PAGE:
After spending several months drafting behind Donald Trump, Sen. Ted Cruz appears to be making his move to escape the billionaire businessman’s wake and try to capture his loyal supporters in the GOP presidential nomination contest, putting the first chinks in the unusual alliance that had developed between the two candidates.
Amid signs that Mr. Trump’s momentum is stalling, Mr. Cruz last week announced a solid fundraising total for the third quarter and took the first steps to put some real distance between himself and Mr. Trump, who he had embraced — literally — just a month ago.
Rick Tyler, a Cruz campaign spokesman, told The Washington Times that Mr. Cruz’s fundraising has stunned the Washington establishment and put him on a much stronger footing than some of his rivals who also are competing for the conservative mantle in the race.
“We have been slow and steady, while others have peaked and fallen off,” Mr. Tyler said. “The goal has always been to rise at the right time.”
Mr. Cruz, Texas Republican, watched as other candidates have risen and fallen in polling, and has been working on Capitol Hill to push leaders to take more conservative stances even as, on the campaign trail, he studiously avoided the kinds of clashes with Mr. Trump that dented other candidates.
Last month, Mr. Cruz even took the bold step of inviting Mr. Trump to appear at a rally that Mr. Cruz was headlining to oppose the nuclear deal President Obama struck with Iran. The two men shared a quick embrace and kind words on the stage at a time when other candidates were trying to find ways to feud with Mr. Trump.
But Mr. Cruz raised eyebrows Friday when he seemed to break his restraint, telling WABC-AM radio host Rita Cosby that he believes Mr. Trump will fade and he himself will be there to gobble up most of his supporters.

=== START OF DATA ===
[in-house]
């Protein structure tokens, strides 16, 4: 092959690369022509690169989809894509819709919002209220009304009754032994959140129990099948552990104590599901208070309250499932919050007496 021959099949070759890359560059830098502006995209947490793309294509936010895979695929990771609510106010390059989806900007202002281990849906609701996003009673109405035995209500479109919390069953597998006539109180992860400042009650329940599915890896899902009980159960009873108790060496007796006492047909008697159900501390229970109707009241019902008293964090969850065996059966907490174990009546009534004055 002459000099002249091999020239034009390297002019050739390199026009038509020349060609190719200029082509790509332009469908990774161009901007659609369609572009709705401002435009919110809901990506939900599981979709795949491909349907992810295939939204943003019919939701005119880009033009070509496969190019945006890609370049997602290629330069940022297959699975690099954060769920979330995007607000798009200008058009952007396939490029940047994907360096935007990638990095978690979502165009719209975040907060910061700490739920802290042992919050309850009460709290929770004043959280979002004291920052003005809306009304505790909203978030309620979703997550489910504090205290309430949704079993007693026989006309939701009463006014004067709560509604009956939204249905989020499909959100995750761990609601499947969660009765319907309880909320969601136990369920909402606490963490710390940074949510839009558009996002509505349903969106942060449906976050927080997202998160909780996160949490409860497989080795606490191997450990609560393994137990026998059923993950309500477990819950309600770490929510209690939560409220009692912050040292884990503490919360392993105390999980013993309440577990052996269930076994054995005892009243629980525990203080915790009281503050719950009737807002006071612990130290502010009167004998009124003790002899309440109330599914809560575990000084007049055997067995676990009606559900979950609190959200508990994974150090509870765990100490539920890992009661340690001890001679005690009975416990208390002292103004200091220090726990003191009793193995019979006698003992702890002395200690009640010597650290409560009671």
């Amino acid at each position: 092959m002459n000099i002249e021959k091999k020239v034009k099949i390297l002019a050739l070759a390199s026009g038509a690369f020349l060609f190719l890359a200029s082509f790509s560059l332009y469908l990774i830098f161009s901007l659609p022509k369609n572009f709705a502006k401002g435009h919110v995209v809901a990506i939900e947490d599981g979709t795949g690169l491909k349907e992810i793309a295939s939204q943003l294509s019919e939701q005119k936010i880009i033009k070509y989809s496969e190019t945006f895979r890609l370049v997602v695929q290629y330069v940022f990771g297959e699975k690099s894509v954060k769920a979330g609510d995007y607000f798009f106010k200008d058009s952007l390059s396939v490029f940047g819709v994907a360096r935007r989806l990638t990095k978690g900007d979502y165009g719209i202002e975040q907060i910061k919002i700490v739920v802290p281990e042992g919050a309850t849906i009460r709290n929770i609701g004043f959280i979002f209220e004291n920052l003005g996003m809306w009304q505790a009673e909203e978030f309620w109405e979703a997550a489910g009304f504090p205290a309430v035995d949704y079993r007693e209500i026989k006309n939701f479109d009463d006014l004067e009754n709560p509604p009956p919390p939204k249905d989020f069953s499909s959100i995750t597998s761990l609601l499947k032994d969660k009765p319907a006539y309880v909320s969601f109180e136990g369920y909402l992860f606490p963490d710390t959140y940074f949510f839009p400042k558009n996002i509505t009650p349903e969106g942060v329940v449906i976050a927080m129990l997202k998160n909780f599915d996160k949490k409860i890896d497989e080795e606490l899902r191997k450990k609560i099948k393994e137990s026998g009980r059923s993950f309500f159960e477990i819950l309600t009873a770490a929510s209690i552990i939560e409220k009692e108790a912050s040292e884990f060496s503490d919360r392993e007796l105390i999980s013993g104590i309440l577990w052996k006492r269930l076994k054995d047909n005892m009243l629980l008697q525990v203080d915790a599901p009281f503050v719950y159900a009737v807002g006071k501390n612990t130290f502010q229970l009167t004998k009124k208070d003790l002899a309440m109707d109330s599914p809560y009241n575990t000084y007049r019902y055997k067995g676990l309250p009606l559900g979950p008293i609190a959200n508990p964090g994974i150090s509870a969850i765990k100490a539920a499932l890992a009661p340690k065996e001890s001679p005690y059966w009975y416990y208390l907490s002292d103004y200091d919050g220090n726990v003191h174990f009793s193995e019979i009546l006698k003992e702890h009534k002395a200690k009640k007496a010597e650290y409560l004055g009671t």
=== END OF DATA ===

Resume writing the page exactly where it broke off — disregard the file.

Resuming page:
“In time, I don’t believe Donald is going to be the nominee, and I think, in time, the lion’s share of his supporters [will] end up with us,” Mr. Cruz said.
A senior Trump adviser responded via Twitter, saying he disagreed with the assessment.
Analysts said it was the clearest public indication from Mr. Cruz that he has been drafting behind Mr. Trump and plans to slingshot past him after the former reality TV star’s supporters flock in his direction.
Frank Cannon, president of American Principles in Action, said he is surprised that Mr. Cruz would make such a public statement.
“I think he senses the certain beginning of a weakness, or at least a stop in the Trump rise, and as the potential for a Trump collapse — or at least a retrenchment of the Trump vote — increases, he wants to be able to pick that up,” Mr. Cannon said. “He is making the calculation that he had to be out there in front and make an active bid for that. I am a little surprised by the timing, but I think the strategy has been clear since the beginning.”
Mr. Tyler downplayed the remarks, suggesting the media response to the comments were overblown.
“It would be news if he said Trump is going to be the nominee,” he said, adding that Mr. Cruz wants to win over voters who are lined up behind various candidates. “Our quest to win over Trump voters is not unique to Trump, but he does have the most voters” based on polls.
Labeled as being a firebrand on Capitol Hill, Mr. Cruz has been overshadowed on the campaign trail by Mr. Trump and the rise of retired neurosurgeon Ben Carson and former Hewlett-Packard CEO Carly Fiorina, all of whom have taken Mr. Cruz’s outsider message one step further by actually being outside of Washington.
Combined, they now lead the polling in Iowa, and Mr. Trump and Mr. Carson are the top two in polling in South Carolina.
Mr. Cruz is lurking just behind them, running fourth in Iowa and third in South Carolina.
But Mr. Cruz also has a built-in base support, which he has demonstrated the last three years by winning straw polls at the annual Value Voters Summit, a gathering of religious conservative grass-roots leaders.
And his fundraising is beginning to impress, with a $12.2 million haul from July through September, far outraising fellow presidential candidates Sens. Marco Rubio of Florida and Rand Paul of Kentucky, who raked in $6 million and $2.5 million, respectively.
Mr. Cruz also has made a point to announce leadership teams well beyond the initial primary and caucus rates, suggesting a campaign built for the long haul.
“We are certainly the best-funded conservative candidate, and we are far and away more organized than any candidate in the field,” Mr. Tyler said.